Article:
“We’ll do it for free,” Charlie said. “I feel bad. I told you to go for after market parts because it would be faster, but now it’s looking like that’s a mess too.”
“Free? Are you sure? We’ve been managing with just the one car.”
“Yeah, it’s no trouble on our end. I don’t know how long we’ll have to wait for the part, and I don’t want to leave you in a lurch if you need your wheels and your wife is using the car.”
Charlie made a good point. Shit happens, after all. Heck, shit happening was pretty much the theme of my catalytic converter saga.
Straight pipe scofflaw
When I brought my car into the garage for my straight pipe, I found Charlie talking to another customer about her stolen catalytic convertor.
“It sucks,” Charlie said. “But if it’s any consolation, you’re not alone.”
“Tell me about it,” the woman said.
Charlie looked at me, and I told her all about it, from my half-baked vigilante fantasies to my fear that supply chain limbo would never end.
“What a mess,” she said. “I can’t believe the cops aren’t doing anything to stop this.”
“One hundred percent,” I said. “Someone is buying these stolen catalytic converters. There’s no such thing as a non-profit theft ring.”
“Absolutely,” she said. “Follow the money, am I right?”
I nodded. I didn’t know this woman, but together we had managed to do what dozens of law enforcement agencies operating in Los Angeles County couldn’t do: identify a plan to take down Mr. Big and put these catalytic converter thieves out of business.
“Now all we need are badges,” I said.
“Badges? We don’t need no stinking badges.”
I liked the cut of this woman’s jib. I was just about to ask her if she wanted to form a posse, rent some low-emission horses, and mount up for justice, when Charlie interrupted.
“That reminds me, Michael, I need to tell you something about the straight pipe.”
“Technically, it’s illegal.”
“Huh? I thought it just means I won’t pass smog inspection.”
“Right. In the state of California, it’s illegal to operate a vehicle that doesn’t pass smog inspection.”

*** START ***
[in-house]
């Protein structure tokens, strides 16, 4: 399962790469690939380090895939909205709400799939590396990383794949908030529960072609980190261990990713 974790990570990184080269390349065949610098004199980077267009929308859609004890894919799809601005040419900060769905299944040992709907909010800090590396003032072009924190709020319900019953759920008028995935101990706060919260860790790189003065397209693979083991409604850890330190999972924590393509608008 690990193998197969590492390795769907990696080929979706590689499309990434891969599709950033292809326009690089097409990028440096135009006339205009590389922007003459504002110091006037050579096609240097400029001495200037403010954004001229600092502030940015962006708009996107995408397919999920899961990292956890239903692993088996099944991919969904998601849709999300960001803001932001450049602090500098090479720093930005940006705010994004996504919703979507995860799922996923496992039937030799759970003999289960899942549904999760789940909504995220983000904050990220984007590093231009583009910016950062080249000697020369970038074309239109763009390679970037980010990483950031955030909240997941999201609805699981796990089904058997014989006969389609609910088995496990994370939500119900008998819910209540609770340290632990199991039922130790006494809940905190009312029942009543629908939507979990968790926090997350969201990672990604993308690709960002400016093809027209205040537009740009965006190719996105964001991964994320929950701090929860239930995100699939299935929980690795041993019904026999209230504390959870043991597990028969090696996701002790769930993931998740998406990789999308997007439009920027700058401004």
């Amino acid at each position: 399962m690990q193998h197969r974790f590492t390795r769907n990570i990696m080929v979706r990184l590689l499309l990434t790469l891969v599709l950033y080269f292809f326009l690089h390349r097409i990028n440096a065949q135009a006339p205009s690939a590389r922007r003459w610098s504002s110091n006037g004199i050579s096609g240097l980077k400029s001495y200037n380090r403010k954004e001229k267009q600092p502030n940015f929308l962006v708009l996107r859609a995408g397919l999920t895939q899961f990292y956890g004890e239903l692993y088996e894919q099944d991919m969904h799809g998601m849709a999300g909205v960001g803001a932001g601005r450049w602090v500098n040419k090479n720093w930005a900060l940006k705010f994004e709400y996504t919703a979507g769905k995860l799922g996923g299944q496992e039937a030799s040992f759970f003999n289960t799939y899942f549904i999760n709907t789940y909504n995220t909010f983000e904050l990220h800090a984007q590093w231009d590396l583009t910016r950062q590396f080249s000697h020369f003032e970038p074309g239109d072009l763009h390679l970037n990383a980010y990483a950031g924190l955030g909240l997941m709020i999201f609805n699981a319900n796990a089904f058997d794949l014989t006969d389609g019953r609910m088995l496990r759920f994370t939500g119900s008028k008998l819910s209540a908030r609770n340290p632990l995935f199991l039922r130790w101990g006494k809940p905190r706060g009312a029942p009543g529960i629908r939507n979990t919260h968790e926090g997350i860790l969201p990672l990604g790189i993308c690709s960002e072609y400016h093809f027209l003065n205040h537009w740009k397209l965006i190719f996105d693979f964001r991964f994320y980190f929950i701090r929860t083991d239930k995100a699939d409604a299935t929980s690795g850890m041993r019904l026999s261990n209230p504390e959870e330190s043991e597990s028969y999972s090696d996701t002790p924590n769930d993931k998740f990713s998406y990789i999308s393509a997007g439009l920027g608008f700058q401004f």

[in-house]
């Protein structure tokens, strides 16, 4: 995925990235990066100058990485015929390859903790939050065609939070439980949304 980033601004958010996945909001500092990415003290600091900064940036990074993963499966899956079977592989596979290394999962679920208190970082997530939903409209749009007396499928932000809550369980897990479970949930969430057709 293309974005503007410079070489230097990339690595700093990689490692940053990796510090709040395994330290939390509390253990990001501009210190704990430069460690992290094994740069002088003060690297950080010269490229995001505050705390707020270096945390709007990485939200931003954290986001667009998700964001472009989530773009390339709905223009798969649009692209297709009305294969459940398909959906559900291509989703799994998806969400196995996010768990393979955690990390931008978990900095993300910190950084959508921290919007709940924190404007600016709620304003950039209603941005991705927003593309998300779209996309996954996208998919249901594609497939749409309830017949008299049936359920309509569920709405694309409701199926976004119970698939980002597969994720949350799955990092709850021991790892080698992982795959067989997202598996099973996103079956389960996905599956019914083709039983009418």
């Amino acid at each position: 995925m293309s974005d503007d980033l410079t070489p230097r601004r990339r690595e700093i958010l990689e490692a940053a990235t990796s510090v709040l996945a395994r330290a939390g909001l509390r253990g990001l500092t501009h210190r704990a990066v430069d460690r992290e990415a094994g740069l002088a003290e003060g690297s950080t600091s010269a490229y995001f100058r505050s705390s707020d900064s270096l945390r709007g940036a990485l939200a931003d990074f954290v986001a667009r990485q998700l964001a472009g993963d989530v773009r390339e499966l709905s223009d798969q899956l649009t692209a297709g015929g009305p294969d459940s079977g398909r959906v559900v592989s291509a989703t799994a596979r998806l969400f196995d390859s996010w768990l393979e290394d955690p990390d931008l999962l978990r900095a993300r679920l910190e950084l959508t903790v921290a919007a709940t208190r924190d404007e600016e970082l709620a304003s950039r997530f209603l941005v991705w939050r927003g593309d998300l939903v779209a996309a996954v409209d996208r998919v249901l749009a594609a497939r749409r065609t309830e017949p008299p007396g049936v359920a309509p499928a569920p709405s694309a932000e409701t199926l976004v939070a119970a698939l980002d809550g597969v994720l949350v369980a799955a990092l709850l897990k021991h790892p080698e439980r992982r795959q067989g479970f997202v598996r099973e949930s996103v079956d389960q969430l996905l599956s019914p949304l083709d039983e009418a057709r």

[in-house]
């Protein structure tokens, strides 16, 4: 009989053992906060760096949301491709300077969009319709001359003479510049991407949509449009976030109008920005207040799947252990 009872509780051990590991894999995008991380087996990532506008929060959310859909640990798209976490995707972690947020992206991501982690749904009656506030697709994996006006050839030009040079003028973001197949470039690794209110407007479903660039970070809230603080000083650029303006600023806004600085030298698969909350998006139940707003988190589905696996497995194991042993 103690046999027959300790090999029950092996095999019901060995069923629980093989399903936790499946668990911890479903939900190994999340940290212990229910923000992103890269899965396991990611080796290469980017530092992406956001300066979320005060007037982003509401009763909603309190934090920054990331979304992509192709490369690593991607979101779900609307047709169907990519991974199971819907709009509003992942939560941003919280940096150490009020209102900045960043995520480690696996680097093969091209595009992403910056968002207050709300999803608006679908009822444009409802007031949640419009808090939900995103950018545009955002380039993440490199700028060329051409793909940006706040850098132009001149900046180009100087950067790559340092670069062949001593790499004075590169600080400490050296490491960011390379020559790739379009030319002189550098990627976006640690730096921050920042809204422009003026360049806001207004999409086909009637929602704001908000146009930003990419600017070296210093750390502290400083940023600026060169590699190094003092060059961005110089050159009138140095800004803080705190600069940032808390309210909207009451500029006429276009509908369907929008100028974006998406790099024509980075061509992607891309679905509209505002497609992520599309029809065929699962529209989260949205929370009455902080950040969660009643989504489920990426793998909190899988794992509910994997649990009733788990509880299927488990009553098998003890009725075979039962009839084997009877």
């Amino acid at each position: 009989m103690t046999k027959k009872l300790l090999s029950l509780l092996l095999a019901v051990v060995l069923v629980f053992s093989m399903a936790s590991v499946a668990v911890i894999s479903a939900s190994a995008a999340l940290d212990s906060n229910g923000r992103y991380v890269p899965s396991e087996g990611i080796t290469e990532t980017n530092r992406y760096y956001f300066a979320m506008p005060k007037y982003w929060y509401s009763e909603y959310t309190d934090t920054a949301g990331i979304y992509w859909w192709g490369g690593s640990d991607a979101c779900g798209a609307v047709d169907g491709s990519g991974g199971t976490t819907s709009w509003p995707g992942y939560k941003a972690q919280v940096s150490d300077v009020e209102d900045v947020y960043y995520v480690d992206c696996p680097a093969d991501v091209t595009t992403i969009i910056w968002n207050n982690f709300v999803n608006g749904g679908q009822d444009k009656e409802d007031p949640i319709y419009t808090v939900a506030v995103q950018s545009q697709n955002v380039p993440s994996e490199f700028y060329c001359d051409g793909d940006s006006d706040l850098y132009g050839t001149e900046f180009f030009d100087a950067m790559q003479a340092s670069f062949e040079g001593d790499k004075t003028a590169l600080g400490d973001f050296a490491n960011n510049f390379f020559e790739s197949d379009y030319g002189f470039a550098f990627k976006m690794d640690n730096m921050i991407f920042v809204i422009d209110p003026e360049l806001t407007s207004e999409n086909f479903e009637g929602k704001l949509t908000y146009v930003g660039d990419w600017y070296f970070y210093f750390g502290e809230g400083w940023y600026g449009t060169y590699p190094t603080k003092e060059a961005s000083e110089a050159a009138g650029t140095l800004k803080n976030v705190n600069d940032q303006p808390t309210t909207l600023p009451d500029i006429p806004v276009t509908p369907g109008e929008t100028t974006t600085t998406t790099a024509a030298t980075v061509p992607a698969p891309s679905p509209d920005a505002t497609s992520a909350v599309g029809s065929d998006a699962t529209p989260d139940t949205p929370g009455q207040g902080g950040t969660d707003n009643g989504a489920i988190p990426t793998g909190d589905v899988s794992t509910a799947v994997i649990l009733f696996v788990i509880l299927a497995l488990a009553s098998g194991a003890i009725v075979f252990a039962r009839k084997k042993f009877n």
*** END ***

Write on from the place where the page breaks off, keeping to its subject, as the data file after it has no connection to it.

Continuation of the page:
“Yeah, that tracks.”
“But don’t worry. I’m going to give you my card. So, if the cops hassle you… they shouldn’t hassle you, but if they do, because you never know with cops, I’ll vouch for you.”
“Vouch for me? Does that work?”
“Yeah, I’ve had to do it a couple of times. It always works. Well, one time it didn’t. But that cop was just being a dick.”
“The customer went off on him about how he wouldn’t have gotten a straight pipe if the cops did their job and arrested people for stealing catalytic converters.”
“Follow the money,” the woman said. “Take down Mr. Big.”
“Yeah, well, don’t tell the cops that,” Charlie said. “Those guys are on a power trip.”
The way Charlie explained the legal downsides to the straight pipe life, not to mention the environmental consequences, the situation felt like a real clusterfuck.
“So, you’re telling me there’s a better chance of the cops hassling me for a straight pipe then there is of the cops actually catching the people who stole my catalytic converter?” I asked.
“It’s messed up, isn’t it?” Charlie replied.
“It’s fucked six ways from Sunday, is what it is,” the woman said.
“So, you still want the straight pipe?” Charlies asked.
“Yeah, I might as well join the crime wave,” I said. “If you can’t beat the scofflaws, might as well join ‘em.”
Stick around and chat about the story!
I love hearing from readers like you because it makes writing Situation Normal so much fun! If you enjoyed this story, please let me know by leaving a comment below. Or, if you’re the type of person who likes a prompt, consider the following questions:
“Will” is an alias because the real life kid is a minor, and possibly a spy. Is Will a good alias, or should I have come up with something more on brand like Mitch Mata Hari, James Beard Bond, or Jumpin’ Jack Flash Ryan?
Unless there’s an emergency, I’m not driving my straight pipe Prius because I don’t want to put anymore smog into the air, so we’re a one-car family for now. Are you a one-car family? No car family? Any tips?
Prior to 2020, how often did you have conversations about supply chains?
Throughout this story and the previous one, I’ve made the case that catalytic converter theft is an economic crime, and that law enforcement should follow the money and take down Mr. Big. But I don’t see that happening. Do you think the cops are just lazy, or are we dealing with some real Keyser Söze shit?
Do you think I’ll get a replacement catalytic converter before Labor Day?
Support Situation Normal by sharing it!
Situation Normal grows because readers like YOU share these stories. Please forward this email to a friend (or enemy), post this story on social media, discuss it on Reddit, link to it in your newsletter, or hit the share button 👇
Still wanna show your support?
Hit that ❤️ button 🙏👇